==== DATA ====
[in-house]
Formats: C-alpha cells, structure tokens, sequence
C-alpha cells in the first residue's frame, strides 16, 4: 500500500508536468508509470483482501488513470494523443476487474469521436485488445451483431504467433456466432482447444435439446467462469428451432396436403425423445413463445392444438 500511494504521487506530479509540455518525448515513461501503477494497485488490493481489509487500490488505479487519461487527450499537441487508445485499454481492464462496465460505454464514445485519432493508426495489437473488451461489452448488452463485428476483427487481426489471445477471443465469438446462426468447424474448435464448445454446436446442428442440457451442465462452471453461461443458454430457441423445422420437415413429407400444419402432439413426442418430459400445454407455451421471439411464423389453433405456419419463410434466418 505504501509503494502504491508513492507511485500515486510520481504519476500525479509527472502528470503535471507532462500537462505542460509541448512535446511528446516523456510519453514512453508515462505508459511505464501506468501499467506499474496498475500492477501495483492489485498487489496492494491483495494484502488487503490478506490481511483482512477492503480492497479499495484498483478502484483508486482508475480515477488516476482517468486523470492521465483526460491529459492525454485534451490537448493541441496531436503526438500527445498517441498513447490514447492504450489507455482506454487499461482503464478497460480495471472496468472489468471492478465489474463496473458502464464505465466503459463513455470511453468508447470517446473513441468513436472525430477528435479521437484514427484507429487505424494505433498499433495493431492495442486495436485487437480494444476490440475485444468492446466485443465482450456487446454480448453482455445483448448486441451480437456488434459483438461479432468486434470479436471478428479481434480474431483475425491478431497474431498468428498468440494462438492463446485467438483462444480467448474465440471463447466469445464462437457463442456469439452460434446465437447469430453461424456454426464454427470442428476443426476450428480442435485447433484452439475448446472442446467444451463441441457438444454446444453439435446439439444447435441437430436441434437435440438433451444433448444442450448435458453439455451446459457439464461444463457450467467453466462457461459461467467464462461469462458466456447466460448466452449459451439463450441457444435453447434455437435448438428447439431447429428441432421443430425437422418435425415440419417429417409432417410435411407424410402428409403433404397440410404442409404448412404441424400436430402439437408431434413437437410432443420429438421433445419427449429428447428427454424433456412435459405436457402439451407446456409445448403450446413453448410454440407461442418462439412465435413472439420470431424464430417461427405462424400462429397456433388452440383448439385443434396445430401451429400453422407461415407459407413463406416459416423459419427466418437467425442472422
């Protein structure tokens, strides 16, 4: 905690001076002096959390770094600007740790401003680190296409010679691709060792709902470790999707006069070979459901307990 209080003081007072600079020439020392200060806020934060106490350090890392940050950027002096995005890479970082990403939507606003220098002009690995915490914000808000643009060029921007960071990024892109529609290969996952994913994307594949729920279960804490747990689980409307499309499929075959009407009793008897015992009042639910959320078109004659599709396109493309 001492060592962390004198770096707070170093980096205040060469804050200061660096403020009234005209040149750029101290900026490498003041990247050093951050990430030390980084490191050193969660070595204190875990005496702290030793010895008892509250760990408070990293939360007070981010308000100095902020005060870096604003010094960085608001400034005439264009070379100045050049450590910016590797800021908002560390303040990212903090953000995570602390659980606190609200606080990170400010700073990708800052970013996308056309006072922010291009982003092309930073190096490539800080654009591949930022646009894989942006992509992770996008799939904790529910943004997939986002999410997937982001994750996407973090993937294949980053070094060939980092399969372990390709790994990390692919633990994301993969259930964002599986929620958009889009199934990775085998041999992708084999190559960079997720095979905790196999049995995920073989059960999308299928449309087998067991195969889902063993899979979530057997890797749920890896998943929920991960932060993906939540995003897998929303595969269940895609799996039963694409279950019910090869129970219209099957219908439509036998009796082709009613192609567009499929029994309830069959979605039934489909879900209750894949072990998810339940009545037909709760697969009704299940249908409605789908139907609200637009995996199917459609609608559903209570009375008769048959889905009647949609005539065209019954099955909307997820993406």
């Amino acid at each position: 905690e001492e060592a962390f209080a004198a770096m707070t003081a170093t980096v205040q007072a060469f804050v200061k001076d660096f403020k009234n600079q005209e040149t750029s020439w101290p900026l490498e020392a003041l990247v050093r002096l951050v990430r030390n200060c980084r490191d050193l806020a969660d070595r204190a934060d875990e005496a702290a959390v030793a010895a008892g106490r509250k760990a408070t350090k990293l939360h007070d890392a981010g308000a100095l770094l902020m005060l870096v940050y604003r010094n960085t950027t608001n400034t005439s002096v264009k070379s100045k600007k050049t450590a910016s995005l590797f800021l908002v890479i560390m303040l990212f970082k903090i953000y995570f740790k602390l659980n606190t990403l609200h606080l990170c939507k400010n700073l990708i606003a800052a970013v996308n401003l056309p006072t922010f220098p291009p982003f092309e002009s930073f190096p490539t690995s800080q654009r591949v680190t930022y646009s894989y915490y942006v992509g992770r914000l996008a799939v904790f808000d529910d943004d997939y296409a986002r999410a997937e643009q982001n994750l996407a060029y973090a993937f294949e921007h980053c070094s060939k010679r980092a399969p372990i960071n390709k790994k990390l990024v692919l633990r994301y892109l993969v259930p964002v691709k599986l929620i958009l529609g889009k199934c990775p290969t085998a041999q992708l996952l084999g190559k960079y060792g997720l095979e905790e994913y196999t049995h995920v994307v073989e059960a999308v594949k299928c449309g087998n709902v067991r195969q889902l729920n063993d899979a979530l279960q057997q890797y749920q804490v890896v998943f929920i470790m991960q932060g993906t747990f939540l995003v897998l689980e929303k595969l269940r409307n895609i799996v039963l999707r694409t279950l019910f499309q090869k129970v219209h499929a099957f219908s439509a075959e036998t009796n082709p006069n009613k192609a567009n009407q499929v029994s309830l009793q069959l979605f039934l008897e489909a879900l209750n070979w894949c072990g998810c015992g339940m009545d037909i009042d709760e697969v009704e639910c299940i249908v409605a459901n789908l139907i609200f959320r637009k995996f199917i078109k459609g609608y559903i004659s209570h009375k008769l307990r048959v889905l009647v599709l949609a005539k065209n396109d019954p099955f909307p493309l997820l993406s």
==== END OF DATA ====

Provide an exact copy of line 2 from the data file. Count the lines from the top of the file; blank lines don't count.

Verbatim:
Formats: C-alpha cells, structure tokens, sequence